Brazil could allow churches to discriminate against LGBT people
Brazil’s congressional commission on human rights and minorities has approved a text that if approved by lawmakers would grant the Church a legal right to reject gay marriage.
Same sex marriage is legal in the giant nation following a federal court ruling earlier this year, and same sex partnerships have been legally recognized since 2004.
But the commission, headed by evangelical pastor Marco Feliciano of the Social Christian Party, adopted a measure to allow the Church to reject those “who violate its values, doctrines and beliefs.”
“The proposal wishes to avoid priests being penalized if they refuse to carry out marriages, baptisms and other ceremonies between homosexuals or their children,” the parliamentary news service reported.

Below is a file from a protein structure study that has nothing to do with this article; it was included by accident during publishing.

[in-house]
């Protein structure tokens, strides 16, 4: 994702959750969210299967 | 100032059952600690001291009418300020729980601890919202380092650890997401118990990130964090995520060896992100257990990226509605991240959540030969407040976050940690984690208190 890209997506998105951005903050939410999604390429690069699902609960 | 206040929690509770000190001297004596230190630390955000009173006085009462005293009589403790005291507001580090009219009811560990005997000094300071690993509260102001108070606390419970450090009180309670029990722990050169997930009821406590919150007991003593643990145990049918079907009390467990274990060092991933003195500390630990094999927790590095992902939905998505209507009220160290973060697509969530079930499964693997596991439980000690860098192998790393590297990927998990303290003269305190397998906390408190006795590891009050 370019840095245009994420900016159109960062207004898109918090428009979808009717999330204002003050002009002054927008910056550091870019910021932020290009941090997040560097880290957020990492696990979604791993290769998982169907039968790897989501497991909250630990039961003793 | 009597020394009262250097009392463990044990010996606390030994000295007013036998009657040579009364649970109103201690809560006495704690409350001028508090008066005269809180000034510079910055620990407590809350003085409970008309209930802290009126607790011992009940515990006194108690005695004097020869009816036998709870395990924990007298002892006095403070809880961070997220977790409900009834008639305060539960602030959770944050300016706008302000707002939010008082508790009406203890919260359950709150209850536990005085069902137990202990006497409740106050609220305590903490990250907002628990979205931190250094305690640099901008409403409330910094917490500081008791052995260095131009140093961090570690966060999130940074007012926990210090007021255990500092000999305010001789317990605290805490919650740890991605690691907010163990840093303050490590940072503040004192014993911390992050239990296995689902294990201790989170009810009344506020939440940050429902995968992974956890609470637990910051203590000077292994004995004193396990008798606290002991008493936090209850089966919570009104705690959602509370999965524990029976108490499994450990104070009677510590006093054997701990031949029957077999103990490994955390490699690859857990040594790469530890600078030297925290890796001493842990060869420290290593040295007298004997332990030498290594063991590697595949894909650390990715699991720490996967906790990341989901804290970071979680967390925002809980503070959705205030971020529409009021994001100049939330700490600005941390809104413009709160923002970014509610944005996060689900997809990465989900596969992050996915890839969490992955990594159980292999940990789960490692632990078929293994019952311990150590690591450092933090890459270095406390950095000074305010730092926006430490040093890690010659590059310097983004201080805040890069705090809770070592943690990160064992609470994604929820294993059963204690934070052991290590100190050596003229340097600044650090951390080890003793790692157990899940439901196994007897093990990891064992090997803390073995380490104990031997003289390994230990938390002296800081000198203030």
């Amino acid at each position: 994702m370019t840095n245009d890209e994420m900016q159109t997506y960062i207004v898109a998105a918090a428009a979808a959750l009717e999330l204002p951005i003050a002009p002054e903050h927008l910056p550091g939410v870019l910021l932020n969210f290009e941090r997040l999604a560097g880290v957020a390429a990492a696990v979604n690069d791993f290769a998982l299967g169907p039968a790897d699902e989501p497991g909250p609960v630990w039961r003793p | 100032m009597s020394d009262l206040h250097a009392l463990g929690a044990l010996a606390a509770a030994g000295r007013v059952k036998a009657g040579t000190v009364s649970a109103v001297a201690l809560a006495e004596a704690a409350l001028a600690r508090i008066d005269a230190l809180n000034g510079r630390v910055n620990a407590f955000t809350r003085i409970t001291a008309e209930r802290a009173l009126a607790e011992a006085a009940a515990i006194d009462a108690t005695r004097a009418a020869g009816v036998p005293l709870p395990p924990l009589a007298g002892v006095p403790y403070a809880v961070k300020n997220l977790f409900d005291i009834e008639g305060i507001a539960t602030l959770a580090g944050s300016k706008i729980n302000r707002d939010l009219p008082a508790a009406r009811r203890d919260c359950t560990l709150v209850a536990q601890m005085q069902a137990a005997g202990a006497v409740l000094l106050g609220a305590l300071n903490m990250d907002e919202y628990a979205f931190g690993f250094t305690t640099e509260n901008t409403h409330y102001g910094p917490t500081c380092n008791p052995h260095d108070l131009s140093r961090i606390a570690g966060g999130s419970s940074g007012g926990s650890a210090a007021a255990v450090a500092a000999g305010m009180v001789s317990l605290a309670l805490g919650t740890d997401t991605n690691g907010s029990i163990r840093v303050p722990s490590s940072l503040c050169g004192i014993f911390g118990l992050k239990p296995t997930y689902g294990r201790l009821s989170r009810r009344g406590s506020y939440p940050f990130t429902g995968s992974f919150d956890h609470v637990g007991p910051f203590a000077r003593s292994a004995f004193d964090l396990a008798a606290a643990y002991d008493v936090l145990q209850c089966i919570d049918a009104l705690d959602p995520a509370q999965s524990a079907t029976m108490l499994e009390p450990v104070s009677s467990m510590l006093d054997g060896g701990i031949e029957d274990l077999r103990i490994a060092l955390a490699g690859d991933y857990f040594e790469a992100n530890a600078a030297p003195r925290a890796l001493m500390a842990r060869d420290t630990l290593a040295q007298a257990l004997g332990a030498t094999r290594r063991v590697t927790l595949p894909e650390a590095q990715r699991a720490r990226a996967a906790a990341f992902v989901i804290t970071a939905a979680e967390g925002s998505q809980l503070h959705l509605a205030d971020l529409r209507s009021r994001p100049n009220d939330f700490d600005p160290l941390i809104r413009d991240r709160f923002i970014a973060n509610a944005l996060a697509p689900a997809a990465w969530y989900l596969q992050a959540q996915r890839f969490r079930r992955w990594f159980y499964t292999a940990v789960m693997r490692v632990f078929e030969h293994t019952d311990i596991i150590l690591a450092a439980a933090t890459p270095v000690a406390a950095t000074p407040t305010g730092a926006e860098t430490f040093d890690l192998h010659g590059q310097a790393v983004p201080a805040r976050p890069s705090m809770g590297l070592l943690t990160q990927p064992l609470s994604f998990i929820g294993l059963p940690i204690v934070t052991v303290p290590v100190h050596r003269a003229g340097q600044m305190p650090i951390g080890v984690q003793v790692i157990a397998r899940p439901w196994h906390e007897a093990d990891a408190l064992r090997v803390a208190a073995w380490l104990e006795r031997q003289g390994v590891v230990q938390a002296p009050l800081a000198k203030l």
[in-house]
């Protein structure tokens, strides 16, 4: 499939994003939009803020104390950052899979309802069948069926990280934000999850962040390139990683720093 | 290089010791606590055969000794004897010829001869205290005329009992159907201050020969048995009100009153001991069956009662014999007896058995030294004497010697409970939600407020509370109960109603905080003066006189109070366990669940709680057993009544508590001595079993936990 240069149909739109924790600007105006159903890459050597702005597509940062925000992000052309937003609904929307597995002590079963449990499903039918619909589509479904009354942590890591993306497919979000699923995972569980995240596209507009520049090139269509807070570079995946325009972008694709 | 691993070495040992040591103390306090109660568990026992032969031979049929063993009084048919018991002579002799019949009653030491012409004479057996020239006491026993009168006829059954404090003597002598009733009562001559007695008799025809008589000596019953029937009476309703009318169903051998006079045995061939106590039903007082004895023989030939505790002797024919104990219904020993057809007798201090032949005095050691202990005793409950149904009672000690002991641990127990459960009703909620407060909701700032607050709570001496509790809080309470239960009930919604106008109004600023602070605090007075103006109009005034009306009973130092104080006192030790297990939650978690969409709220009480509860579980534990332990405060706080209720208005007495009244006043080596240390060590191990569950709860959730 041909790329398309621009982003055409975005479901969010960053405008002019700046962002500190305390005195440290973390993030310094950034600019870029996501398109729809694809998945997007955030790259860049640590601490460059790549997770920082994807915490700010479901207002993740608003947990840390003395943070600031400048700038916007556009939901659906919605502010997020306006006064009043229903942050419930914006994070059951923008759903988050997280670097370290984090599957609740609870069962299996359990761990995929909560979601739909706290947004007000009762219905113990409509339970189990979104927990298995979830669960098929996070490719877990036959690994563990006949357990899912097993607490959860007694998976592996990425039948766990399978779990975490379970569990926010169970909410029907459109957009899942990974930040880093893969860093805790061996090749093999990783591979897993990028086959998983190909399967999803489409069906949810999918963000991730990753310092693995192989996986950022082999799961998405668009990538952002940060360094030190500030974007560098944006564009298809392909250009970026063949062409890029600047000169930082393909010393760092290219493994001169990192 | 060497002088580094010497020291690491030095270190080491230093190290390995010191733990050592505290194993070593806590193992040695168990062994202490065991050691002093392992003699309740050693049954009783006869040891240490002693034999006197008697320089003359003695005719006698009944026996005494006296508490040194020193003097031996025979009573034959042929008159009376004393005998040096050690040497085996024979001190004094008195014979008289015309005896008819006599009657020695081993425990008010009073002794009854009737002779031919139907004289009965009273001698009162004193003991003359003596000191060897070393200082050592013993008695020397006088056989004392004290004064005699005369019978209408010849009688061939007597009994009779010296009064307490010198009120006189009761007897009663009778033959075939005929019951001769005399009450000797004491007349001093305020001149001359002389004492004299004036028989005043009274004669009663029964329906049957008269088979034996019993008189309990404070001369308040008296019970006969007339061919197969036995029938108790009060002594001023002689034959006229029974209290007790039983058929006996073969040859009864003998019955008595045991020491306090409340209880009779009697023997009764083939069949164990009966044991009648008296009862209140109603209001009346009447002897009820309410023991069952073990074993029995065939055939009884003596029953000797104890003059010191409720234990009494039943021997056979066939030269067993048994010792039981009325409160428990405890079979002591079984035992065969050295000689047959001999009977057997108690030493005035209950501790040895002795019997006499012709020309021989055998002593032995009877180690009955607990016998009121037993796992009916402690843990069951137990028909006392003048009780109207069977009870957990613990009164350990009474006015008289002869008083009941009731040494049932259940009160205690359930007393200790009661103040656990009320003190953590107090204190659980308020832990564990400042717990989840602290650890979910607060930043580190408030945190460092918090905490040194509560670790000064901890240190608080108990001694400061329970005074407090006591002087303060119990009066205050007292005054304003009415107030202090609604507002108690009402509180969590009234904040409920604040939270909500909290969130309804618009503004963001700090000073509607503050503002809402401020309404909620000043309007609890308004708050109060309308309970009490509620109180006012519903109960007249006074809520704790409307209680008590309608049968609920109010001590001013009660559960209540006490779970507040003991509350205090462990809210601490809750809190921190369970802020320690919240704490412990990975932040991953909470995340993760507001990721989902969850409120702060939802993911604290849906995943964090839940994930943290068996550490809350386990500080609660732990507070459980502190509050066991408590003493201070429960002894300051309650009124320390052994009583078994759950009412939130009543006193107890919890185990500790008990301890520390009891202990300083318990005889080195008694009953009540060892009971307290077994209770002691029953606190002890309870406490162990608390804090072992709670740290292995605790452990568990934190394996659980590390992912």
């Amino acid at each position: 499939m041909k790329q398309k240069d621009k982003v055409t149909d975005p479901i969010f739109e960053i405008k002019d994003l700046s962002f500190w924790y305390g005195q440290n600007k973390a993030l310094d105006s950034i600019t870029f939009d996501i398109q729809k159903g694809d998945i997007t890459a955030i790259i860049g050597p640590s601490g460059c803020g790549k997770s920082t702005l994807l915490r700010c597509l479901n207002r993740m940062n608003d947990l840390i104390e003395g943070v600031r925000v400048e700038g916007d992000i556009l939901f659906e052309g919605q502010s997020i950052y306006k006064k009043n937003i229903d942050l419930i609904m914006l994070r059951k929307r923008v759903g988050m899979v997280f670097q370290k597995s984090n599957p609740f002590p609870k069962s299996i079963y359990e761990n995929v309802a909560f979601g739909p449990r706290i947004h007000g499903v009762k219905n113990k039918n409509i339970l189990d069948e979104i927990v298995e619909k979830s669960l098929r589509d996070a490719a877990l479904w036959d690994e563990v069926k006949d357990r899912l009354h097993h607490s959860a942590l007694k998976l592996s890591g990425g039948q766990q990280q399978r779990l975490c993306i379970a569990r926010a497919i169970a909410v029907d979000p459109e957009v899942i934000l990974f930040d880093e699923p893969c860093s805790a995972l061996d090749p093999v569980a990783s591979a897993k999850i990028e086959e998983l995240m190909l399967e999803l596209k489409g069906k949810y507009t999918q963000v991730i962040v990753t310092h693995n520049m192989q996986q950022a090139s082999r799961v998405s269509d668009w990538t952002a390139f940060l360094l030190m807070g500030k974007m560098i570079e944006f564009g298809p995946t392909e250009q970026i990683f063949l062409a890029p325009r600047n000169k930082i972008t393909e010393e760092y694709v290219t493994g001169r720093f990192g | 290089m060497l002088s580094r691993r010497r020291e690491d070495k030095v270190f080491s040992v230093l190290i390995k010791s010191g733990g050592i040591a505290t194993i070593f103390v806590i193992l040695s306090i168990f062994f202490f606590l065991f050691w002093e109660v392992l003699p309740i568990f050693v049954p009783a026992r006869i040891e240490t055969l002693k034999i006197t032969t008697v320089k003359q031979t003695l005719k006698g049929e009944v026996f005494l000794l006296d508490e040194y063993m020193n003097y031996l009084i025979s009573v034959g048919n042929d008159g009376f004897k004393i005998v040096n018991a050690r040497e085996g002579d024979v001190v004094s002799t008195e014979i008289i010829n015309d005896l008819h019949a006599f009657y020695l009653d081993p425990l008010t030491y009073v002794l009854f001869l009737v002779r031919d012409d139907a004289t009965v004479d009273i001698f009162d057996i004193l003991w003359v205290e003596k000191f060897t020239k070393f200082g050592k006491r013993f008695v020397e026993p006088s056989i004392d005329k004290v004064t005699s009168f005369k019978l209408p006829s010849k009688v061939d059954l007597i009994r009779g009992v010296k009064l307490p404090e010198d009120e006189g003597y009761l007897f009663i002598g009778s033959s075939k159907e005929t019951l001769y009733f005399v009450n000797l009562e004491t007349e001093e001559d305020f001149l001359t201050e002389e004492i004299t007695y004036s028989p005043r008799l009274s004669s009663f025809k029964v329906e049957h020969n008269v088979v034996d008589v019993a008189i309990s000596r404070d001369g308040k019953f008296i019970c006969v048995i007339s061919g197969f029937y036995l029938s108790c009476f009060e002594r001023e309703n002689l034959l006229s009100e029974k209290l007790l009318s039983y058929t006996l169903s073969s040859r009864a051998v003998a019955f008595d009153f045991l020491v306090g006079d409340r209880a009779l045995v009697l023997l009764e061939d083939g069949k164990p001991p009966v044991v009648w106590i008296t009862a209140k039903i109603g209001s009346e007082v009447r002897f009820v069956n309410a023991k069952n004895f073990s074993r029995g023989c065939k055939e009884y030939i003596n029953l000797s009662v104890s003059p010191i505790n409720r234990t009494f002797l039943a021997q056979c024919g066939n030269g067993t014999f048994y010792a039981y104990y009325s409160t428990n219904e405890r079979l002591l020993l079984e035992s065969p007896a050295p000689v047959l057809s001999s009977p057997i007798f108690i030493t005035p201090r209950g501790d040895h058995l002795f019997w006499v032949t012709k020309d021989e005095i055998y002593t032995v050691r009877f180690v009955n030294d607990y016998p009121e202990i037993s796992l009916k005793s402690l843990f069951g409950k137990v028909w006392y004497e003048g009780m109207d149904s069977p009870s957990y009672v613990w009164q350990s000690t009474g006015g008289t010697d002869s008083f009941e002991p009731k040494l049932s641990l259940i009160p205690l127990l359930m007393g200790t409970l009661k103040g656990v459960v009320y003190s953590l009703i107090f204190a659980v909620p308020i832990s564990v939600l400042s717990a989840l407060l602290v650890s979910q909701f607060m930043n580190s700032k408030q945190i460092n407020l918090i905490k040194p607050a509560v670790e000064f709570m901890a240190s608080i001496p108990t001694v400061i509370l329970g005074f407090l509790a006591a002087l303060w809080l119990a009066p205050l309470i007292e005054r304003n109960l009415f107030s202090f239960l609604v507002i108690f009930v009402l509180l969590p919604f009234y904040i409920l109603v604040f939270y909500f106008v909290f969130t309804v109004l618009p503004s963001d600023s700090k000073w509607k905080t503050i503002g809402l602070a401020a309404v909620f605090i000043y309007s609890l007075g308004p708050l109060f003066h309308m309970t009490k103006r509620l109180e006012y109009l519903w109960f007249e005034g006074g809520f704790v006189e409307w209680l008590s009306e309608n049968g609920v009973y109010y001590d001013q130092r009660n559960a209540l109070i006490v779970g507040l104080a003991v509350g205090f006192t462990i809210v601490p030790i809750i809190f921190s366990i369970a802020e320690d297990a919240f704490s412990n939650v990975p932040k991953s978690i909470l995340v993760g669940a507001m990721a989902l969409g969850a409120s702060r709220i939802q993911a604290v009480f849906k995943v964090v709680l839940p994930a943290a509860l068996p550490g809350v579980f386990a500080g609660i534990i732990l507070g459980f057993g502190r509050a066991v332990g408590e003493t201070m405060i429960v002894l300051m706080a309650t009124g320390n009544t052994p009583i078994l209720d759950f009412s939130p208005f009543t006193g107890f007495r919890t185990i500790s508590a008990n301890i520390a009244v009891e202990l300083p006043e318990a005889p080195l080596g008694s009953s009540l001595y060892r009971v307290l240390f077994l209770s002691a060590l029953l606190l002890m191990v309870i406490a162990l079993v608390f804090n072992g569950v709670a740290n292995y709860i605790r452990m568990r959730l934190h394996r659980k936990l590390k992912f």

The proposal outraged Socialist lawmaker Chico Alencar, who stormed: “This means the decriminalization of homophobia in churches. It harks back to the crusades; it is unconstitutional.”
Brazil’s constitution and justice commission will now assess if the proposal can go forward to full parliamentary and senate debate.
The commission triggered controversy earlier this year when it authorized psychologists to offer treatments designed to “cure” homosexuality as a disorder.
The proposal was shelved amid a storm of public protest.